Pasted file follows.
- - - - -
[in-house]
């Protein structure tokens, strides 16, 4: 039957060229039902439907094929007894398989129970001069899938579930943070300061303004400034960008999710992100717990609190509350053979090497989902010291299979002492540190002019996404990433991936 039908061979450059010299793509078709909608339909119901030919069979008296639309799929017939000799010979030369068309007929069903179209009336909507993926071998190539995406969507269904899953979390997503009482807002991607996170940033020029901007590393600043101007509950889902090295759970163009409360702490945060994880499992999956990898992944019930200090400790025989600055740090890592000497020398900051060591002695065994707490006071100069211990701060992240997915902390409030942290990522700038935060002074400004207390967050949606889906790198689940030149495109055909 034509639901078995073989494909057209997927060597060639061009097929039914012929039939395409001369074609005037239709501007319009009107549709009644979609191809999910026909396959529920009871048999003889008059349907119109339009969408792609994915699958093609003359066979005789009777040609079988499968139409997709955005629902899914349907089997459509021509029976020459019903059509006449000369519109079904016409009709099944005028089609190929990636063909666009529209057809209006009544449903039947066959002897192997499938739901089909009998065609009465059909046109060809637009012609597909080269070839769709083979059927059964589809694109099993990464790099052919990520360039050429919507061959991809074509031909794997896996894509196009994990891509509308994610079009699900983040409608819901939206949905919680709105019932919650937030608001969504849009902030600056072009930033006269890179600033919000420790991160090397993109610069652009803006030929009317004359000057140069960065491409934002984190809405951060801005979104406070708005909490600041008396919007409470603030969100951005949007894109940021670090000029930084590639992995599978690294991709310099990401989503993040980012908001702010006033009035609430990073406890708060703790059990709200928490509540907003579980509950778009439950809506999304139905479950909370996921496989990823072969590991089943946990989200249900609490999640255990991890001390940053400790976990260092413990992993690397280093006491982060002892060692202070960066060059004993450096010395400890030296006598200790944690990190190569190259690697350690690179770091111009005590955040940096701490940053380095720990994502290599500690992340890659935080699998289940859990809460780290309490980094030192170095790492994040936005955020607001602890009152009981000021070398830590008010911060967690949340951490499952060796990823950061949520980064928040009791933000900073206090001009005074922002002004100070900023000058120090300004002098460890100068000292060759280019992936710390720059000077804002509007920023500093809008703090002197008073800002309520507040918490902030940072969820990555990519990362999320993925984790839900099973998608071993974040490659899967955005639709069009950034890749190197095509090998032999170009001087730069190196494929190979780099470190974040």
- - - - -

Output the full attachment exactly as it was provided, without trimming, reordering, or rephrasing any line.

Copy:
[in-house]
């Protein structure tokens, strides 16, 4: 039957060229039902439907094929007894398989129970001069899938579930943070300061303004400034960008999710992100717990609190509350053979090497989902010291299979002492540190002019996404990433991936 039908061979450059010299793509078709909608339909119901030919069979008296639309799929017939000799010979030369068309007929069903179209009336909507993926071998190539995406969507269904899953979390997503009482807002991607996170940033020029901007590393600043101007509950889902090295759970163009409360702490945060994880499992999956990898992944019930200090400790025989600055740090890592000497020398900051060591002695065994707490006071100069211990701060992240997915902390409030942290990522700038935060002074400004207390967050949606889906790198689940030149495109055909 034509639901078995073989494909057209997927060597060639061009097929039914012929039939395409001369074609005037239709501007319009009107549709009644979609191809999910026909396959529920009871048999003889008059349907119109339009969408792609994915699958093609003359066979005789009777040609079988499968139409997709955005629902899914349907089997459509021509029976020459019903059509006449000369519109079904016409009709099944005028089609190929990636063909666009529209057809209006009544449903039947066959002897192997499938739901089909009998065609009465059909046109060809637009012609597909080269070839769709083979059927059964589809694109099993990464790099052919990520360039050429919507061959991809074509031909794997896996894509196009994990891509509308994610079009699900983040409608819901939206949905919680709105019932919650937030608001969504849009902030600056072009930033006269890179600033919000420790991160090397993109610069652009803006030929009317004359000057140069960065491409934002984190809405951060801005979104406070708005909490600041008396919007409470603030969100951005949007894109940021670090000029930084590639992995599978690294991709310099990401989503993040980012908001702010006033009035609430990073406890708060703790059990709200928490509540907003579980509950778009439950809506999304139905479950909370996921496989990823072969590991089943946990989200249900609490999640255990991890001390940053400790976990260092413990992993690397280093006491982060002892060692202070960066060059004993450096010395400890030296006598200790944690990190190569190259690697350690690179770091111009005590955040940096701490940053380095720990994502290599500690992340890659935080699998289940859990809460780290309490980094030192170095790492994040936005955020607001602890009152009981000021070398830590008010911060967690949340951490499952060796990823950061949520980064928040009791933000900073206090001009005074922002002004100070900023000058120090300004002098460890100068000292060759280019992936710390720059000077804002509007920023500093809008703090002197008073800002309520507040918490902030940072969820990555990519990362999320993925984790839900099973998608071993974040490659899967955005639709069009950034890749190197095509090998032999170009001087730069190196494929190979780099470190974040």